By: Matt Teegarden
Ahh Fall. It’s a glorious time of year that conjures thoughts and memories of colorful leaves, football, and Halloween. A lot of focus is on everything pumpkin spice this time of year…almost too much focus. Don’t get me wrong- I love the occasional pumpkin spice latte and the more-than-occasional pumpkin spice Oreo, but there are other fall flavors and indulgences that deserve just as much attention.
So let’s talk apples.
It seems like just about every time autumn rolls around, I get unreasonably excited to eat sweet and delicious Honeycrisp apples that also tend to be unreasonably priced. However, on a recent trip to the grocery, I stood at the edge of the produce section in disbelief for two reasons: one- Honeycrisp apples were $1.25/lb, and two- there was someone buying red delicious apples when Honeycrisps were so cheap. HOW COULD YOU DO THAT TO YOURSELF?! Realizing that I have no right to tell people how to live their lives or buy their apples, I decided to bag my own and carry on.
According to the USDA National Agricultural Statistics Service, the United States produced over 10.4 billion pounds of apples last year with the state of Washington contributing over half of that total. Now, that is a lot of apples, but it is important to remember that all of this is not being delivered as fresh produce right away. Much of it is likely stored for distribution throughout the year and for other apple-derived products.
Of course, there have been some news and sensationalist blogger articles poo pooing the industry for this long-term storage practice- mostly because they are concerned about the potential impact that storage will have on the antioxidant capacity of the fruit. As food scientists we know that apple producers don’t just slap apples into giant refrigerators for storage- they are stored in controlled environments meant to maintain the fresh quality and safety of the produce. In fact, a quick search led me to a few articles citing meager-if any- decrease in antioxidant activity or antioxidant compounds in stored apples (1,2). But I digress…
To celebrate the cheapest Honeycrisp prices we have ever seen, and to gain some practical food processing experience, some friends and I decided to buy 100 lbs of the apples and make cider. Here is a tip- if your car smells like old gym socks, keep 100 lbs of Honeycrisp apples in your back seat for two days. Their sweet perfume will permeate your upholstery, and it will smell like you have a small apple orchard hidden in your Civic.
The cider making process was rather simple. We first milled the apples and then, in several batches, pressed them in a small manual screw press.
Of course, not all apples are destined to be made into cider. There are comprehensive lists that describe the best uses for several apple varieties. Apples have beendomesticated and produced for over 2000 years, and there are literally over 10,000 named cultivars in existence (3), so such lists cannot be comprehensive. I have no doubt that good cider-making apples provide a high juice yield and have ideal polyphenol oxidase activity to create the rich brown color, characteristic of the drink.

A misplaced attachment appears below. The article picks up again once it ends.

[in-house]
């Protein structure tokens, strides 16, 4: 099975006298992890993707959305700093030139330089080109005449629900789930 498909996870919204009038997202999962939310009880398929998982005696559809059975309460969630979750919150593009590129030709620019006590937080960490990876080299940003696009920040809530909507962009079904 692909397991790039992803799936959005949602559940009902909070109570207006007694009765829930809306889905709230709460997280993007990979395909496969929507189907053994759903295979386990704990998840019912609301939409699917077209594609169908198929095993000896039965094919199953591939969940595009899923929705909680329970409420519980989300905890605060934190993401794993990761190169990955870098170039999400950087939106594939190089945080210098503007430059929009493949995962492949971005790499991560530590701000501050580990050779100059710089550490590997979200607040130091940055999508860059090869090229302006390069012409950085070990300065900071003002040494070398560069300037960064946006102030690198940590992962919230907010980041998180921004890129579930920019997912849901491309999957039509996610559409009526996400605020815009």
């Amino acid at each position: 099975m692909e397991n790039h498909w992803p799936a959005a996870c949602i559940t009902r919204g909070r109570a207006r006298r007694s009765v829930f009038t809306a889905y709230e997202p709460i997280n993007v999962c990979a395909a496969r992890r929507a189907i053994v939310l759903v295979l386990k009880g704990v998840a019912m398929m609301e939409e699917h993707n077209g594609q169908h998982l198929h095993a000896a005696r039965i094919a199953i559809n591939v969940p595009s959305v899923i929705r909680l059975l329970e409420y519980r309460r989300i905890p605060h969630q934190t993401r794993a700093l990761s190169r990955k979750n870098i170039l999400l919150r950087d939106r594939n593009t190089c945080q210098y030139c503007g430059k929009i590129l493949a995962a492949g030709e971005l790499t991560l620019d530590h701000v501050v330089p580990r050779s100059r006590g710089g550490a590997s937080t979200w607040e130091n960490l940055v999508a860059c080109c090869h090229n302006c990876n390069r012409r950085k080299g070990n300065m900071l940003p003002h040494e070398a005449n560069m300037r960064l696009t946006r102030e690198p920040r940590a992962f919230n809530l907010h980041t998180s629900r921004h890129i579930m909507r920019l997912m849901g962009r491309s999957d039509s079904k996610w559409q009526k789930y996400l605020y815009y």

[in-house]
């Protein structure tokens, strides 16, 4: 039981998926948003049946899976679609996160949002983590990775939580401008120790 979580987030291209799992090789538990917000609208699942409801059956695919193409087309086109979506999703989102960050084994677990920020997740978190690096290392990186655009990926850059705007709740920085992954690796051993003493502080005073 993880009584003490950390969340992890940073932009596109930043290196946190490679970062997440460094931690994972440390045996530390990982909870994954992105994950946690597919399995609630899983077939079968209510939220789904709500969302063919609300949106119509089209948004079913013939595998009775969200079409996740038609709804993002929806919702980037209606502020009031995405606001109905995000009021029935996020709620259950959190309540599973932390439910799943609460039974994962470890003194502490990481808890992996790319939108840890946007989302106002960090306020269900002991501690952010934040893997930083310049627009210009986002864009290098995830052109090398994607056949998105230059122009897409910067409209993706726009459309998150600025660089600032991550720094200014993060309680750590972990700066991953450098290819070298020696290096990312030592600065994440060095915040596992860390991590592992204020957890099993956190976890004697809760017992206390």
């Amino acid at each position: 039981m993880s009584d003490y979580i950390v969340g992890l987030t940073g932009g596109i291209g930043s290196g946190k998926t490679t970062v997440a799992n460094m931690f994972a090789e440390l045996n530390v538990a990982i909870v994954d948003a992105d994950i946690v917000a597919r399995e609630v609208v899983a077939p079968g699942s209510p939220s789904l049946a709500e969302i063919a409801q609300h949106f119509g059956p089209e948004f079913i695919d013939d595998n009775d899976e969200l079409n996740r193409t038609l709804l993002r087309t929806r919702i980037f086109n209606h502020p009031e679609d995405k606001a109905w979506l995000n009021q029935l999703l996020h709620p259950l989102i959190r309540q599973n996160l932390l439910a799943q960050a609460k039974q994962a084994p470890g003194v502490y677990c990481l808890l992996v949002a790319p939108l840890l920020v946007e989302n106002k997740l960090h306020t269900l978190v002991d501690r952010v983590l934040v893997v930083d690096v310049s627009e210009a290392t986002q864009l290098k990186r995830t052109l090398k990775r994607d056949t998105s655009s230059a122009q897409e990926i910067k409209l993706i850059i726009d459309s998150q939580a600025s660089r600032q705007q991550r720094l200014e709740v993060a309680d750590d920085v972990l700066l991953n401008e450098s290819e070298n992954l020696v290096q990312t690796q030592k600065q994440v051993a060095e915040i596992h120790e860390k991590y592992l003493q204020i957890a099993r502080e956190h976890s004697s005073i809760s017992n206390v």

So please join me in celebrating the apple! To help us pay tribute, IFTSA President Jay Gilbert has shared with us one of his favorite family apple recipes. Be sure to share your favorite recipes and apple varieties in the comments below!
Hot Apple Pastry
From: Jay Gilbert
This Hot Apple Pastry has always been a popular dessert for my whole family to make. It is a simple twist on the classic apple pie (it feeds a lot more people too!). And if you want to talk about a twist…whenever my grandmother would make this (or anything apple), she would always remind us about the simple pleasures in life by repeating her and my grandfather’s favorite saying: “An apple pie without cheese is like a kiss without a squeeze”. So break out the cheddar!
– 2.5 cups flour
– 1 tbsp sugar
– 1 tsp salt
– 1 cup shortening
– 1 egg (beaten)
– 2.3 cup milk
Mix flour, sugar, and salt. Cut in shortening with pastry blender. Mix beaten egg and milk, add to flour mixture and mix well with a fork to form a soft dough. Shape into a ball and wrap in plastic wrap. Refrigerate for 30 minutes.
– 2/3 cup corn flakes (crushed)
– 8 cups sliced apples (this can be adjusted depending on how much filling you want/like)
– 1.5 cup sugar
– 1.5 tsp cinnamon
– Sprinkle of nutmeg
Roll out half the dough onto a greased baking sheet. Sprinkle pastry evenly with corn flake crumbs. Then layer with apples. Combine sugar, cinnamon, and nutmeg and mix well. Sprinkle over apples. Roll out the other half of dough and lay over apples, crimping the edges. Cut a few slits in the top of the crust and sprinkle with a bit of sugar. Bake at 400 °F for 40 minutes.
(1) van der Sluis AA, Dekker M, de Jager A, Jongen WMF. 2001. Activity and Concentration of Polyphenolic Antioxidants in Apple: Effect of Cultivar, Harvest Year, and Storage Conditions. J Agric Food Chem. 49:3606-3613.
(2) Napolitano A, Cascone A, Graziani G, Ferracane R, Scalfi L, Di Vaio C, Riteni A, Fogliano V. 2004. Influence of Variety and Storage on the Polyphenol Composition of Apple Flesh. J Agric Food Chem. 52:6526-6531
(3) Hampson CR, Kemp H. Characteristics of important commercial apple cultivars. 2003. In: Ferree DC, Warrington IJ, editors. Apples: botany, production and uses. Cambridge, MA: CABI Publishing. p61-89.Cover image: www.wordpress.com